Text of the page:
About 15 years ago, I sat down to write a letter to my three daughters, Carrie, Jody and Erin. I wanted to tell them my story. It wasn’t the story of my life in show business, but the tale of a little girl growing up with her grandmother, part-time mother, and often absent father. We lived one block north of Hollywood Boulevard, yet a million miles away from “Hollywood.” I wanted my girls to know me at ages 7-21. . . how I reacted to the environment I was being raised in, and how and why I wound up making some unheard of (in those days) decisions that altered out lives forever. But most of all, I wanted them to know my grandmother, my mother and my daddy. The letter turned into a book, published by Random House, ONE MORE TIME. (I hated the title.)
Since then, a few people in the industry have approached me with the ideas of making the book into a screenplay. I read the various treatments and one completed screenplay and decided to wait until something came along that would pique my interest.
That “something” turned out to be my daughter, Carrie. An accomplished actress, singer and writer, she proposed that we turn the book into a play. . .and that we, together, write it!
As a result, we have grown even closer (and we’ve always been close). She has gotten to know my family as well as I do, by digging into their psyches and writing dialogue that I swear came out of their mouths, through Carrie, and spilled onto the page.
We’ve faxed each other with our ideas, scenes, and changes for several months now, and we’re thrilled to have the opportunity to hear it read aloud at table readings in the protective environment of Sundance. We don’t know how this project will evolve, but no matter what, it has been a joyous occasion for me to work on something so very personal with my daughter.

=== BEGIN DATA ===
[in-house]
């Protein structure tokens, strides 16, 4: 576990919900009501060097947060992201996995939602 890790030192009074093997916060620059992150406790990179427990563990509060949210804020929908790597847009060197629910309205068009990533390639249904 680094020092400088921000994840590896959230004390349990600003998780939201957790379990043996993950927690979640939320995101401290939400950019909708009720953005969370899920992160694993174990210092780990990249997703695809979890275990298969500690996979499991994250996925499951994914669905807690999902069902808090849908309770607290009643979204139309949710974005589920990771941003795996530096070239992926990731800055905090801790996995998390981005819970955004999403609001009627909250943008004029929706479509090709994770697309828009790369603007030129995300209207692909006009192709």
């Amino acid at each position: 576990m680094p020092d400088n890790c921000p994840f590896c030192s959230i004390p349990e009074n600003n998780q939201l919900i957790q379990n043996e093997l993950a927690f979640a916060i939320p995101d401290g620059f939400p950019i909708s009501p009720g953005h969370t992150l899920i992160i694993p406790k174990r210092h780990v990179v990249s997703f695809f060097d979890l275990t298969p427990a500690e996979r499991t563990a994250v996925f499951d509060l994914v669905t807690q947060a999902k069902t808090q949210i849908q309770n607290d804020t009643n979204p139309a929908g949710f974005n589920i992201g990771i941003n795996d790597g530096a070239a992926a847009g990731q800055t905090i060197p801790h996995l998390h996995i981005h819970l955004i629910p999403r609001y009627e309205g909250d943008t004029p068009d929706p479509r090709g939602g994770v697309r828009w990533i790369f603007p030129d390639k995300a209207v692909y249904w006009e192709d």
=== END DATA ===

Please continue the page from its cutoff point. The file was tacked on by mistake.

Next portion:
When I read ONE MORE TIME, I was immediately struck by the notion that the book would make one helluva play. Although I am more of a “Film Person” than a “Play Person,” I knew that the essence of the piece would best be conveyed on stage. That feeling grew over the years into an obsession. When Mom and I finally began work on the play, I found that the real gift in writing it for me has been in getting to know my grandparents, great-grandmother, and to have an even deeper understanding of my mother. This whole process has led me into a vital, breathing relationship with three dead relatives. I feel like I’m living with three generations of my family, and no matter how much I’d like to get away from them at times, they stick around!
“Everybody thinks their Granny is interesting…” Yes, and everybody’s Grannies usually are. The piece has evolved (quite on its own volition) into a fable about imagination, heart, and triumph – not despite but because of hardship. It is a tale of three generations of women, struggling to survive, sometimes winning, sometimes losing. And there is a man, Jody, my grandfather, who seems to be the voice of hope in a hopeless world, even though he himself was desperately addicted to alcohol. His weaknesses were outshined by this kindness and optimism in the face of tuberculosis and poverty.
I am proud of my family. I hope that in writing this I have done justice to them and to their story, as they have given me so much during the last several months of writing about them.
—Carrie Templin Hamilton
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